Sep 8, 2023
International Literacy Day
Jane Austen, author of "Pride and Prejudice," is one of the best-known writers in English literature, so it"s not a surprise that there are multiple festivals honoring her legacy. The largest is held here, in the English city of Bath, where Austen lived from 1801 to 1806. On September 8, International Literacy Day, the city begins its annual 10-day Jane Austen Festival with hundreds of Austen fans walking the streets dressed in costumes from Britain"s Regency era, in the early 19th century.
Sep 7, 2023
Camels in the desert, United Arab Emirates
Desert-dwelling camels have been central to lives in the United Arab Emirates for thousands of years. A key mode of transportation for Bedouins, camels long helped them traverse the sweltering sands in search of water and supplies. These dromedaries were also used as currency to fulfill obligations such as dowries or zakat, an annual charitable fee in Muslim communities. Camel milk is a valuable and nutritious ingredient in many recipes in the region, while camel racing keeps people entertained to this day, illustrating the versatility of these hardy creatures.
Sep 6, 2023
Rethymno, Crete, Greece
The Venetian harbor in the Old Town of Rethymno, on the Greek island of Crete, invites you to time travel through history. Its Egyptian lighthouse and Turkish elements are proof of different nations leaving their mark on Crete"s old port. Forged in the 14th century under Venetian rule, this port has long served as a bustling hub for commerce and enterprise. For today"s visitors, a replica of an old wooden sailing ship offers a full historic adventure. For a nostalgic inland experience, visit the 16th-century Fortezza, Rethymno"s Venetian fortress. The citadel is visible from every corner of the town and offers a panoramic view of Rethymno.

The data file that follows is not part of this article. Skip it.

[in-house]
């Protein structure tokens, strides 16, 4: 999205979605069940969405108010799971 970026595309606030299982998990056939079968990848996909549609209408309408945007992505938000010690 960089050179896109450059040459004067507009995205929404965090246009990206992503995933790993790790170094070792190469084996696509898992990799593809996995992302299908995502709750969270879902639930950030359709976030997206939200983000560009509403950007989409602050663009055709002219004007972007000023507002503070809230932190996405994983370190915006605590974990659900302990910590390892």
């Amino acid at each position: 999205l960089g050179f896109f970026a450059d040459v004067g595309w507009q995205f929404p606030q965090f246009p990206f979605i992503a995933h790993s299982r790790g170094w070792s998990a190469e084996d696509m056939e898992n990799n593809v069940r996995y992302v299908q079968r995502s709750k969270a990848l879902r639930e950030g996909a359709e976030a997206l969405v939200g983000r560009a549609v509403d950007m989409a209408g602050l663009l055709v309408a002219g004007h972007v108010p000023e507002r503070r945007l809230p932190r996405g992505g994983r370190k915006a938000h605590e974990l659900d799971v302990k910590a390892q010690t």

Sep 5, 2023
Mount Segla, Senja Island, Norway
A beautiful island popularly known as "Norway in miniature," Senja"s diverse landscape boasts mountainous terrain as well as lush greenery. At 600 square miles, it is Norway"s second-largest island, connected to the mainland by the Gisund Bridge. The most notable spot on Senja is pictured today, Mount Segla, a magnificent peak that is visited frequently in summer, with a trail starting in Fjordgård, a fishing village in the north of Senja. It"s a tough hike to the top, more than 2,000 feet above sea level. Other tourist attractions include Ånderdalen National Park and Tranøya, an island off the south coast of Senja known for its tranquility.
Sep 4, 2023
Labor Day is a well-earned day of rest for many workers across America. The food we eat, the shelter over our heads, and the transportation that moves us around all exist thanks to our collective labor. Organized labor movements grew in the 19th century, along with calls for a day to honor workers" contributions. The first Labor Day was celebrated with a parade in New York City in September 1882 and similar events spread throughout the country. In 1894, President Grover Cleveland signed a bill declaring the first Monday in September as Labor Day. Today, Labor Day marks the unofficial end of summer, but let"s not forget to take a moment to give thanks for the work we all put in to take care of our communities, our families, and ourselves.
Sep 3, 2023
Skyscraper Day pays tribute to the towering architectural wonders that dominate our city skylines. Observed on September 3, it also marks the birthday of Louis Henry Sullivan, a pioneer of modern architecture who is often called the "father of skyscrapers." Found in the world"s biggest cities, skyscrapers serve as symbols of progress, ambition, and reaching new heights. Manhattan, the dense, vibrant heart of New York City, boasts a mesmerizing skyline with an array of iconic skyscrapers. These structures, like the Empire State Building, One World Trade Center, and the Chrysler Building, define the city"s architectural and cultural legacy and captivate millions of visitors every year.
Sep 2, 2023
National Hummingbird Day